Why Artificial Intelligence Is Not As Intelligent As We Think It Is

Written by Muhammad Muneeb Ur Rehman ·  2 min read >
Artificial Intelligence

Artificial intelligence is considered something that came from outer space and it is here to take up our jobs and eventually conquer the world people with lower tech knowledge actually believe this theory. But in reality, AI is just a bunch of data and algorithms that are written by really smart ‘humans’ and the AI’s intelligence is only limited to the intelligence of those algorithms ultimately depending on the human intelligence. 

The easiest words to prove these assumptions wrong is that the AI can only function based on the data it receives. Anything more than that would take on more than it can handle, and machines are not built that way. So, when the data inputted into the machine does not include a new area of work, or its algorithm does not include unforeseen circumstances, the machine becomes useless.

Neural Network models, used by computers, are modeled according to the functioning of the human brain which is excelling in previously unimaginable areas. This has led us to hope that AI will one day surpass our intelligence and solve all of our problems.  

Language tools, such as virtual assistants or automatic translation tools, are examples of the increasingly advanced capabilities of language tools. As the underlying models of AI can learn patterns from a large amount of data, language tools can mimic us. However, AI is increasingly being used in decision-making processes in fields like human resources, insurance, and banking, to mention a few. 

Machines are starting to understand us and our preferences better by analyzing human behavior through a massive volume of input data. Recommendation engines are then easily filtering out content and making recommendations for us on social media for films to watch, news to read, or things to wear, helping us with decision-making. 

Thus, according to the average population, these are the examples of “Artificial Intelligence” in this era, when being asked about it. However, there is a huge difference between “sounding like a human” and “being a human” and the former necessarily does not mean that there is always human intellect attached to it. And this is precisely the deception that we are living in.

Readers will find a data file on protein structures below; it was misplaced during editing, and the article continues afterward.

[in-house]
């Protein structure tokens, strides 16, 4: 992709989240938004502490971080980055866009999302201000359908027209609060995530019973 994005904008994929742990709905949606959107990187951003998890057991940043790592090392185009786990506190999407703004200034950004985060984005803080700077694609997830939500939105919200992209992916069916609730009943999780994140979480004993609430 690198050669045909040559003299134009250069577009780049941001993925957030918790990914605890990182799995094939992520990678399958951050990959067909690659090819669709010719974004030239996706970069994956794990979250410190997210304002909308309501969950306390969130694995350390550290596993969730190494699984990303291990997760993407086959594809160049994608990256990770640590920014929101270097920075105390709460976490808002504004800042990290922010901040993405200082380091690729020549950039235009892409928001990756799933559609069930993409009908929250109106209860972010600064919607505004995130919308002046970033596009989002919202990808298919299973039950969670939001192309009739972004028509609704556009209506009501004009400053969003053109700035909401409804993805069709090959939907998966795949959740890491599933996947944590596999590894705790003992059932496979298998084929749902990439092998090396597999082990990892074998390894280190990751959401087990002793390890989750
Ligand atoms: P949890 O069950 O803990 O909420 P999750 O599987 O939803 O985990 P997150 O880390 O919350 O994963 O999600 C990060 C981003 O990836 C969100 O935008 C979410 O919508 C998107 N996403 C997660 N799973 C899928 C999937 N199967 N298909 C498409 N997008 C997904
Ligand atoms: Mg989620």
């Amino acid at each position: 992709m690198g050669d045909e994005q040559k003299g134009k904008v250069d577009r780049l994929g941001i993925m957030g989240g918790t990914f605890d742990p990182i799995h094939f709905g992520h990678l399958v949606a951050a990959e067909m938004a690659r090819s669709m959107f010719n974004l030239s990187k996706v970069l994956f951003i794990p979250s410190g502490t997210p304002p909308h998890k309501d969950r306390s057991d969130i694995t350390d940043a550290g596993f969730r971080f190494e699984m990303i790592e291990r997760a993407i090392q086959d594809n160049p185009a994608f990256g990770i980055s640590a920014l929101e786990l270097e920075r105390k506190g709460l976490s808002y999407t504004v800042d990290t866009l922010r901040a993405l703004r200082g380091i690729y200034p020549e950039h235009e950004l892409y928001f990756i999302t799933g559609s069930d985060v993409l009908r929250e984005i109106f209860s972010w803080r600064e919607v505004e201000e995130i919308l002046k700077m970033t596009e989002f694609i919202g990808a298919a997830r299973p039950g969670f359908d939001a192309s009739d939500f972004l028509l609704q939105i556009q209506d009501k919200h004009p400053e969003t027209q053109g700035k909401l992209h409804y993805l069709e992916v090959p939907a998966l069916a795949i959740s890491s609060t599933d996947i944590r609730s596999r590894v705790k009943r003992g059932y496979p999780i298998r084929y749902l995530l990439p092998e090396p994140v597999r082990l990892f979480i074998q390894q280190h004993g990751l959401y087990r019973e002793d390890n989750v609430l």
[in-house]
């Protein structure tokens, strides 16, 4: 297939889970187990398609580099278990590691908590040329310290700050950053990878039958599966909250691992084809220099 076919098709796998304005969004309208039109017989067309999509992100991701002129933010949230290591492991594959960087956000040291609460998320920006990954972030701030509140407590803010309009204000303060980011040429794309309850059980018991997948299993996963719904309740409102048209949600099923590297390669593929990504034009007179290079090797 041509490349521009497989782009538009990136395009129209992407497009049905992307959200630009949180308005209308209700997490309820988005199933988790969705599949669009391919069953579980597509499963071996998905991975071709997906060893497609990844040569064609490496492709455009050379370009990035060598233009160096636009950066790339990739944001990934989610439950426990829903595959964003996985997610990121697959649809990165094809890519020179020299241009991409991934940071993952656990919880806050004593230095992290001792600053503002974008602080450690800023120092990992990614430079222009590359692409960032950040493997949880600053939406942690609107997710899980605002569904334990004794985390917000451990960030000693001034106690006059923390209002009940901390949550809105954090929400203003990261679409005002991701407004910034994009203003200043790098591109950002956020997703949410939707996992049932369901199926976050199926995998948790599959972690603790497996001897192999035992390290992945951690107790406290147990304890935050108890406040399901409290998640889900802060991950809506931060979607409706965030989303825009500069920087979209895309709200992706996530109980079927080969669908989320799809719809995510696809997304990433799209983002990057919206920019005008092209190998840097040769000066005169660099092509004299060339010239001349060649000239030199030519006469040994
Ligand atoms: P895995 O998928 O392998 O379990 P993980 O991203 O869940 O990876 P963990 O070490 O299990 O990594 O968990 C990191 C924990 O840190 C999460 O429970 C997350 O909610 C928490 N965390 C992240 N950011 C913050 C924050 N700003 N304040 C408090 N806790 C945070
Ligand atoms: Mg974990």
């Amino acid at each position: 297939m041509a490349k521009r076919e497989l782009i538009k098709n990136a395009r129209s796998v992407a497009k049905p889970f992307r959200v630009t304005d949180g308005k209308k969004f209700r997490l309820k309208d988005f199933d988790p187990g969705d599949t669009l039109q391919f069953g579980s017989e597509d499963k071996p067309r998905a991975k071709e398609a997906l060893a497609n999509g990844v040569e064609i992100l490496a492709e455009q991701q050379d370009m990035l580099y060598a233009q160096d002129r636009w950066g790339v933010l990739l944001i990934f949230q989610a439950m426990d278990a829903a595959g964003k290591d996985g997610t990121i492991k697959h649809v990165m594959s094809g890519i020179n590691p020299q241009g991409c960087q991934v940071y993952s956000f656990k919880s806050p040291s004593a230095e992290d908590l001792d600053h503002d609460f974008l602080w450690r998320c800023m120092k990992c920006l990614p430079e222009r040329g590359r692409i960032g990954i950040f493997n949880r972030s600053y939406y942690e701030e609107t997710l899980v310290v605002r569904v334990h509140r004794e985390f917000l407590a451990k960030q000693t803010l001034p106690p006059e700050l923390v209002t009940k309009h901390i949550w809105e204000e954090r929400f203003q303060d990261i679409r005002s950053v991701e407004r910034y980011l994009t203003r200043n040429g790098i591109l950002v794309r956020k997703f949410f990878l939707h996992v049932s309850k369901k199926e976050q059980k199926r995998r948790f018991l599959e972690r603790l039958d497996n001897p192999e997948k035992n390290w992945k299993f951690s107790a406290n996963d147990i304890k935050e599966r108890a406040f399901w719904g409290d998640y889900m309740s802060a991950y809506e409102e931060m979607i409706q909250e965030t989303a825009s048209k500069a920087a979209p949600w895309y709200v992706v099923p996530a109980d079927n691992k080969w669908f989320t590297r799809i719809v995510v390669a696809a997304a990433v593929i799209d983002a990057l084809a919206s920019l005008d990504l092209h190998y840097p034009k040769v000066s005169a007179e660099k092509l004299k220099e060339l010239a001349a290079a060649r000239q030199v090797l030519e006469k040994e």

The major drawback of the AI Machine in comparison to human intellect is the reasoning ability. The machines are easily able to offer adequate feedback and answers to the questions, however, they are handicapped in the area of providing logical reasoning and explaining the process of reaching the conclusion.

Emotional intelligence is one distinguishing factor that makes humans forever relevant in the workplace. The importance of emotional intelligence in the workspace cannot be overemphasized, especially when dealing with clients.

Regardless of how well AI machines are programmed to respond to humans, it is unlikely that humans will ever develop such a strong emotional connection with these machines. Hence, AI cannot replace humans, especially as connecting with others is vital for business growth.

Artificial intelligence applications are indeed gaining ground in the workplace, and they will replace many jobs people perform today. However, the jobs it takes are often limited to repetitive tasks requiring less intense reasoning. Additionally, evolving workplace demands will create new roles for humans as the world moves towards a more integrated tech landscape.

There is a gulf between what AI technologies do and what the average user understands them to do. This problem is not unique to AI; it plagues many modern technologies. We’ve learned to live with the comforts — and discomforts — of allowing black boxes to run our lives, from smartphones to video games, and now large language models.

But when it comes to AI, the gap between how it works and what we know has higher stakes. How might ChatGPT influence practices like education and clinical medicine, long defined by meaningful human interactions between experts (teachers and clinicians) and the people they serve (students and patients)? When ChatGPT creates presumptive medical facts on-the-fly — bullshitting, perhaps, about which drug regimen is best for a patient in an examination room next door — the consequences could be corporeal, and dire.

Kate Crawford studies the social and political implications of artificial intelligence. She is a research professor of communication and science and technology studies at the University of Southern California and a senior principal researcher at Microsoft Research. Her new book, Atlas of AI, looks at what it takes to make AI and what’s at stake as it reshapes our world. She says in her book that:

“AI is niether artificial nor inteligent”

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Written by Muhammad Muneeb Ur Rehman
Muneeb is a full-time News/Tech writer at He is a passionate follower of the IT progression of Pakistan and the world and wants to educate the people of Pakistan about tech affairs. His favorite part about being a tech writer is tech reviews and giving an honest and clear verdict to his readers. Contact Muneeb on his LinkedIn at: Profile